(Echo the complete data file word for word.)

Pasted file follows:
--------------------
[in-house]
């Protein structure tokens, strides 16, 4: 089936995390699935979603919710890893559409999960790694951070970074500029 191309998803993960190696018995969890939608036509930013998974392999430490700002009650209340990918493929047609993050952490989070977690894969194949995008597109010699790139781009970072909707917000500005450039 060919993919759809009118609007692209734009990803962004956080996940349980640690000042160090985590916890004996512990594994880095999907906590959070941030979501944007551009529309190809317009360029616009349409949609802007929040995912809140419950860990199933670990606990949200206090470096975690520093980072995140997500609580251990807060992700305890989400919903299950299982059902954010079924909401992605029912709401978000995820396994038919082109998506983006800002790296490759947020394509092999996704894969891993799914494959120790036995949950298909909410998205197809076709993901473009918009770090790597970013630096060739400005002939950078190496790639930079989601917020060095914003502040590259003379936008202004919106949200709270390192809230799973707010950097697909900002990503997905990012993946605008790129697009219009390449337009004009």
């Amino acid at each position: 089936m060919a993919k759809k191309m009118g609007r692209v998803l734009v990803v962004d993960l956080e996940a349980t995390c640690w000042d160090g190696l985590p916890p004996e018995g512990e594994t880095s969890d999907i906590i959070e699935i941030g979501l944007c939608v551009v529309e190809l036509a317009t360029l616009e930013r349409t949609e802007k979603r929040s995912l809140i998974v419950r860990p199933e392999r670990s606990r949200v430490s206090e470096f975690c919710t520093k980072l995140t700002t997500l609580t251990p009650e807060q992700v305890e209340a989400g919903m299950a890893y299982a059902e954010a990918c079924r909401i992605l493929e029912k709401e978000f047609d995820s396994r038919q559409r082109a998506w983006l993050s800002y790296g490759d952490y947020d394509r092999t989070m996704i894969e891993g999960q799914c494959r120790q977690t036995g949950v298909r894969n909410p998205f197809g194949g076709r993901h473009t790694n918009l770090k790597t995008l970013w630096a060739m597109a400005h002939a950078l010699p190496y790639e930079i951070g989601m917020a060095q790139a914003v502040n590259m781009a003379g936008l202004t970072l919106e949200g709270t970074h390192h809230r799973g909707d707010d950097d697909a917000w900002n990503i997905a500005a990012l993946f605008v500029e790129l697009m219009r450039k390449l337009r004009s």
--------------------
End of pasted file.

[in-house]
């Protein structure tokens, strides 16, 4: 089936995390699935979603919710890893559409999960790694951070970074500029 191309998803993960190696018995969890939608036509930013998974392999430490700002009650209340990918493929047609993050952490989070977690894969194949995008597109010699790139781009970072909707917000500005450039 060919993919759809009118609007692209734009990803962004956080996940349980640690000042160090985590916890004996512990594994880095999907906590959070941030979501944007551009529309190809317009360029616009349409949609802007929040995912809140419950860990199933670990606990949200206090470096975690520093980072995140997500609580251990807060992700305890989400919903299950299982059902954010079924909401992605029912709401978000995820396994038919082109998506983006800002790296490759947020394509092999996704894969891993799914494959120790036995949950298909909410998205197809076709993901473009918009770090790597970013630096060739400005002939950078190496790639930079989601917020060095914003502040590259003379936008202004919106949200709270390192809230799973707010950097697909900002990503997905990012993946605008790129697009219009390449337009004009």
């Amino acid at each position: 089936m060919a993919k759809k191309m009118g609007r692209v998803l734009v990803v962004d993960l956080e996940a349980t995390c640690w000042d160090g190696l985590p916890p004996e018995g512990e594994t880095s969890d999907i906590i959070e699935i941030g979501l944007c939608v551009v529309e190809l036509a317009t360029l616009e930013r349409t949609e802007k979603r929040s995912l809140i998974v419950r860990p199933e392999r670990s606990r949200v430490s206090e470096f975690c919710t520093k980072l995140t700002t997500l609580t251990p009650e807060q992700v305890e209340a989400g919903m299950a890893y299982a059902e954010a990918c079924r909401i992605l493929e029912k709401e978000f047609d995820s396994r038919q559409r082109a998506w983006l993050s800002y790296g490759d952490y947020d394509r092999t989070m996704i894969e891993g999960q799914c494959r120790q977690t036995g949950v298909r894969n909410p998205f197809g194949g076709r993901h473009t790694n918009l770090k790597t995008l970013w630096a060739m597109a400005h002939a950078l010699p190496y790639e930079i951070g989601m917020a060095q790139a914003v502040n590259m781009a003379g936008l202004t970072l919106e949200g709270t970074h390192h809230r799973g909707d707010d950097d697909a917000w900002n990503i997905a500005a990012l993946f605008v500029e790129l697009m219009r450039k390449l337009r004009s």